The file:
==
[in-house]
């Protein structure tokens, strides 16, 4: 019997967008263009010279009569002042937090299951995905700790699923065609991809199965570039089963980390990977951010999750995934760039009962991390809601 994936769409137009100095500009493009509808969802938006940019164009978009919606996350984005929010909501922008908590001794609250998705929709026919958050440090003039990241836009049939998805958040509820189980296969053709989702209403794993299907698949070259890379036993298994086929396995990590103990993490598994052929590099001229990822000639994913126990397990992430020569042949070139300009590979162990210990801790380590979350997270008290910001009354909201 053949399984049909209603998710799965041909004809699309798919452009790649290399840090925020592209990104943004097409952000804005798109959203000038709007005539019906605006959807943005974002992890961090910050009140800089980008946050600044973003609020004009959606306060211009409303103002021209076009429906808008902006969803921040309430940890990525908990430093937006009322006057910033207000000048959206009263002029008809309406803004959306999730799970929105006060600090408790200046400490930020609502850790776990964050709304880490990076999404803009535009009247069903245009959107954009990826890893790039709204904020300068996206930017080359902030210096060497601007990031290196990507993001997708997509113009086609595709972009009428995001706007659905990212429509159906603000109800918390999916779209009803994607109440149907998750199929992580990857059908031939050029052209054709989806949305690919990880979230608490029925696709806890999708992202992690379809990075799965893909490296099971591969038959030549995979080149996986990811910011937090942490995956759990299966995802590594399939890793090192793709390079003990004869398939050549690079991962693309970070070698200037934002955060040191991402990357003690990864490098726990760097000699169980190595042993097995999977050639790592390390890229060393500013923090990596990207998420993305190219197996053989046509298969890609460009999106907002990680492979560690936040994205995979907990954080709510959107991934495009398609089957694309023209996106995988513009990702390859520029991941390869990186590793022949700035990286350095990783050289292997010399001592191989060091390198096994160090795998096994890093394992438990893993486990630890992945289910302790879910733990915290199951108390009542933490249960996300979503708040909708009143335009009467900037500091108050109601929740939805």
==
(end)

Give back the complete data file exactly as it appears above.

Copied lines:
[in-house]
């Protein structure tokens, strides 16, 4: 019997967008263009010279009569002042937090299951995905700790699923065609991809199965570039089963980390990977951010999750995934760039009962991390809601 994936769409137009100095500009493009509808969802938006940019164009978009919606996350984005929010909501922008908590001794609250998705929709026919958050440090003039990241836009049939998805958040509820189980296969053709989702209403794993299907698949070259890379036993298994086929396995990590103990993490598994052929590099001229990822000639994913126990397990992430020569042949070139300009590979162990210990801790380590979350997270008290910001009354909201 053949399984049909209603998710799965041909004809699309798919452009790649290399840090925020592209990104943004097409952000804005798109959203000038709007005539019906605006959807943005974002992890961090910050009140800089980008946050600044973003609020004009959606306060211009409303103002021209076009429906808008902006969803921040309430940890990525908990430093937006009322006057910033207000000048959206009263002029008809309406803004959306999730799970929105006060600090408790200046400490930020609502850790776990964050709304880490990076999404803009535009009247069903245009959107954009990826890893790039709204904020300068996206930017080359902030210096060497601007990031290196990507993001997708997509113009086609595709972009009428995001706007659905990212429509159906603000109800918390999916779209009803994607109440149907998750199929992580990857059908031939050029052209054709989806949305690919990880979230608490029925696709806890999708992202992690379809990075799965893909490296099971591969038959030549995979080149996986990811910011937090942490995956759990299966995802590594399939890793090192793709390079003990004869398939050549690079991962693309970070070698200037934002955060040191991402990357003690990864490098726990760097000699169980190595042993097995999977050639790592390390890229060393500013923090990596990207998420993305190219197996053989046509298969890609460009999106907002990680492979560690936040994205995979907990954080709510959107991934495009398609089957694309023209996106995988513009990702390859520029991941390869990186590793022949700035990286350095990783050289292997010399001592191989060091390198096994160090795998096994890093394992438990893993486990630890992945289910302790879910733990915290199951108390009542933490249960996300979503708040909708009143335009009467900037500091108050109601929740939805």